Sullivan County Democrat
Callicoon, New York
March 1, 2013 Issue
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Mayor arrested after police officer injured in scuffle

By Dan Hust
MONTICELLO — Monticello Mayor Gordon Jenkins has been arrested again, this time on charges of misdemeanor obstructing governmental administration and the violation of disorderly conduct, according to published reports and Sullivan County District Attorney Jim Farrell.
But the mayor told the Democrat yesterday there’s more to the situation than has been reported.
“It’s a one-way story,” he said while en route to a meeting with his attorney, where they were expected to draft a press release telling Jenkins’ side.
Monticello Police Chief Mark Johnstone was unavailable for comment yesterday, but according to Farrell and press reports, Monticello police officers responded to Jenkins’ G-Man Beauty Supplies shop on Broadway around midday Tuesday after Jenkins and partner Rochelle Massey asked for cops during a disturbance at their store.
According to several sources, there had been an intense argument about village code enforcement, where the mayor felt threatened, to the point of requesting an order of protection.
Ultimately, 53-year-old Daryl Fowler and 43-year-old Faye Brown, both Monticello residents, were escorted out of the store.
Their argument with Jenkins apparently didn’t dissipate once out on the sidewalk, however.
One source alleged Fowler swung at Jenkins first and the mayor had to defend himself. But the police and press reports only state that Jenkins allegedly tried to punch Fowler, missed, and instead unintentionally hit Monticello Police Officer Dave Weiner in the back of his head.
“His intent wasn’t to hit the officer,” Farrell acknowledged, but he added that the law considers such an act to be “transferred intent” and thus actionable.
The reports stated that Weiner will be out of work for a week due to head and neck soreness, and Farrell is investigating the officer’s injuries.
“I’ll be looking at the medical records to determine if there’s a charge of assault on a police officer or not,” he explained. “... There must be physical injury.”
He expected yesterday to make a decision on that in the near future.
Farrell had been contacted by the Monti PD when Jenkins was arrested and advised them of what charges he thought would be appropriate.
“Obstructing governmental administration is a serious charge, given his position as a police commissioner and mayor,” said Farrell.
Meanwhile, Fowler and Brown were both arrested and charged with disorderly conduct.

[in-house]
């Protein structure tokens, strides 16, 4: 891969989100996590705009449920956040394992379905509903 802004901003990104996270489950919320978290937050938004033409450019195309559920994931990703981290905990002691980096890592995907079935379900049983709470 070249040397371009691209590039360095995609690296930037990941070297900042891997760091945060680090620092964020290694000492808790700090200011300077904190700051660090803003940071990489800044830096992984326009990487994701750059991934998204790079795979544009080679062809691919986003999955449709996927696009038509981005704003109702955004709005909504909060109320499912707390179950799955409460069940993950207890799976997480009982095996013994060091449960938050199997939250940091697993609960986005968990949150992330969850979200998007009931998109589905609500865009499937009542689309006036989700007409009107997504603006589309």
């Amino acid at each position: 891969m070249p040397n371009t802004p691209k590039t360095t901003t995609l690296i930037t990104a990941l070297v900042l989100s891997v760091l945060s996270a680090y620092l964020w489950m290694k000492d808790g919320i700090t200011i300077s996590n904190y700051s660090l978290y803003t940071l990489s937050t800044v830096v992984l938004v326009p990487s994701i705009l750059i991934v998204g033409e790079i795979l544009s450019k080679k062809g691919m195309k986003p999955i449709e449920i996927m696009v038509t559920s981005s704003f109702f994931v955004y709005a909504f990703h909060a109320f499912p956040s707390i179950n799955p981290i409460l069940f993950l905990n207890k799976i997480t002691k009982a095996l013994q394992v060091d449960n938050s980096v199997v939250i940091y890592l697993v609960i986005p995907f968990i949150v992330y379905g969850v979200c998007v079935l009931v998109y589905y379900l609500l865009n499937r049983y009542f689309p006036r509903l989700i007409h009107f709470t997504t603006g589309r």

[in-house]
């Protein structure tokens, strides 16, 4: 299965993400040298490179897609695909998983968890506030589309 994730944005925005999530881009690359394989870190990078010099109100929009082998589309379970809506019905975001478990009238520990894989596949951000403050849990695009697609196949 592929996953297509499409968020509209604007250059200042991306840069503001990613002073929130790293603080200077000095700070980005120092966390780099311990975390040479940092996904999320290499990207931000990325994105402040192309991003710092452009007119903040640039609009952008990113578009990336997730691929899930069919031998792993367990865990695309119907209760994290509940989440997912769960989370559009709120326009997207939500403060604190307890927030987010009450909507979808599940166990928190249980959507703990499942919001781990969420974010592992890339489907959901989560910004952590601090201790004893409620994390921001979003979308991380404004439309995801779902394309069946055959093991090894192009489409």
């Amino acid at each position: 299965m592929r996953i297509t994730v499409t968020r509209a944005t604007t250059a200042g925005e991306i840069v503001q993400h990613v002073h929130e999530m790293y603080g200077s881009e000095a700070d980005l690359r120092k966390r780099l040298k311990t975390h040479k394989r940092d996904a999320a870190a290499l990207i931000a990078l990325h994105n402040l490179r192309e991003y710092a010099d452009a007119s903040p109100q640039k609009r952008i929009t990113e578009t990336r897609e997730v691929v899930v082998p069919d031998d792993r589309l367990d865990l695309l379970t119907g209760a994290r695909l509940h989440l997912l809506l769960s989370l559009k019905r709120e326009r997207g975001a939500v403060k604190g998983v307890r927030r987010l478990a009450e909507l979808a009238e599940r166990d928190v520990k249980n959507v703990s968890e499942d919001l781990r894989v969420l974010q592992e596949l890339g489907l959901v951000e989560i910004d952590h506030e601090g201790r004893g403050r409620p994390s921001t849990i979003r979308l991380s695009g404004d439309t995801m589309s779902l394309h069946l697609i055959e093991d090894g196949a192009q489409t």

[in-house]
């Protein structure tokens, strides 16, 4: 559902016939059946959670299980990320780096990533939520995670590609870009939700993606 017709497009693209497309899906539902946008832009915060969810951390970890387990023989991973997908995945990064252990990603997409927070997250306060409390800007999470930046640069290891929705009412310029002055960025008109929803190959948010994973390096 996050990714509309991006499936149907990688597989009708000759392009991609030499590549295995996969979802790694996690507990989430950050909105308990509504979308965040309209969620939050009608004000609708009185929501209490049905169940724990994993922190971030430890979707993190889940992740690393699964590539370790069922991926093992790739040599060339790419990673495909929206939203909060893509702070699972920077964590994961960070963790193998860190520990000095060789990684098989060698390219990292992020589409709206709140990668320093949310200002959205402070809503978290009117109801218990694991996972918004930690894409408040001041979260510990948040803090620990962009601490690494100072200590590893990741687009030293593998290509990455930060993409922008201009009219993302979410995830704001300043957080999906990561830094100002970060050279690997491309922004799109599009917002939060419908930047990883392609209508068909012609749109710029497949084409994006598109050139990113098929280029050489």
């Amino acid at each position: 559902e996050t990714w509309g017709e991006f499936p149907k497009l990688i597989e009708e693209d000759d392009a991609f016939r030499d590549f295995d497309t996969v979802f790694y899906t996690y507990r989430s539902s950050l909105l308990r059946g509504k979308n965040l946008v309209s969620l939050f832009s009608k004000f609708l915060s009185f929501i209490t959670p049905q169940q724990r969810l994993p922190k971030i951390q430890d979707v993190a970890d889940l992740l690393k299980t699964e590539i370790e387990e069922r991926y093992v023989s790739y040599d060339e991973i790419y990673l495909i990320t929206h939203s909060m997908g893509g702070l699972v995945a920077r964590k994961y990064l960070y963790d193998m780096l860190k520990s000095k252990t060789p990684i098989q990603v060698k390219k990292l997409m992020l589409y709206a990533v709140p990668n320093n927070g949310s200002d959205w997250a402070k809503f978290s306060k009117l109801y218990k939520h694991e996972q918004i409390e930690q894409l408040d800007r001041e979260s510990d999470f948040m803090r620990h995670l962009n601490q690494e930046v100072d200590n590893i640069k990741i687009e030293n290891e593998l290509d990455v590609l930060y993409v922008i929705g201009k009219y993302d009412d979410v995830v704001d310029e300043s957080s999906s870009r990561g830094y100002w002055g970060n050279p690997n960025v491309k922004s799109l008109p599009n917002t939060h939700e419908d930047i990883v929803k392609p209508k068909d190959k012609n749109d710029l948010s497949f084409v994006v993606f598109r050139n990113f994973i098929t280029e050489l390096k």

Like Jenkins, Fowler was also charged with obstructing governmental administration, said the reports, while Brown was served with trespass and harassment violations.
The reports also said the police union’s president, John Riegler, is calling for Jenkins’ resignation as both mayor and police commissioner, but Riegler could not be reached for verification.
“I’m not resigning,” Jenkins said yesterday, denying he hit anyone. “People aren’t happy about some of my decisions ... but I’m doing my job.”
Jenkins is due in Monticello Village Court on Friday, July 13 at 1 p.m., where Farrell said the prosecutor will likely ask for a change of venue.
LATE–BREAKING NEWS: As the Democrat was going to press yesterday afternoon, Deputy Monticello Mayor TC Hutchins released a statement accusing Fowler of threatening the mayor’s life and arguing the police department did not properly handle the situation.
In particular, Hutchins stated that the police never acted upon Jenkins’ order of protection request and that Fowler yelled out to the mayor during his arrest, “I am working with the police department to bring you down.”
Hutchins was expected last night to ask the village board to have Village Attorney Dennis Lynch and the U.S. Department of Justice investigate the actions of the police and Fowler, with an eye towards possible civil rights violation charges.

Deputy Mayor issues statement

[This statement was read in public at Thursday’s Monticello Village Board meeting and pertains to Monticello Mayor Gordon Jenkins’ arrest, which the Democrat covered in the July 6 issue.]
Having just celebrated America’s Independence Day, we are reminded of our Nation’s great struggle to be free from oppression, unfairness and a lack of equal treatment. Unfortunately, the struggle for equality and freedom continues to this day and even remains a paramount issue in the Village of Monticello, as the events of July 3, 2012 demonstrate.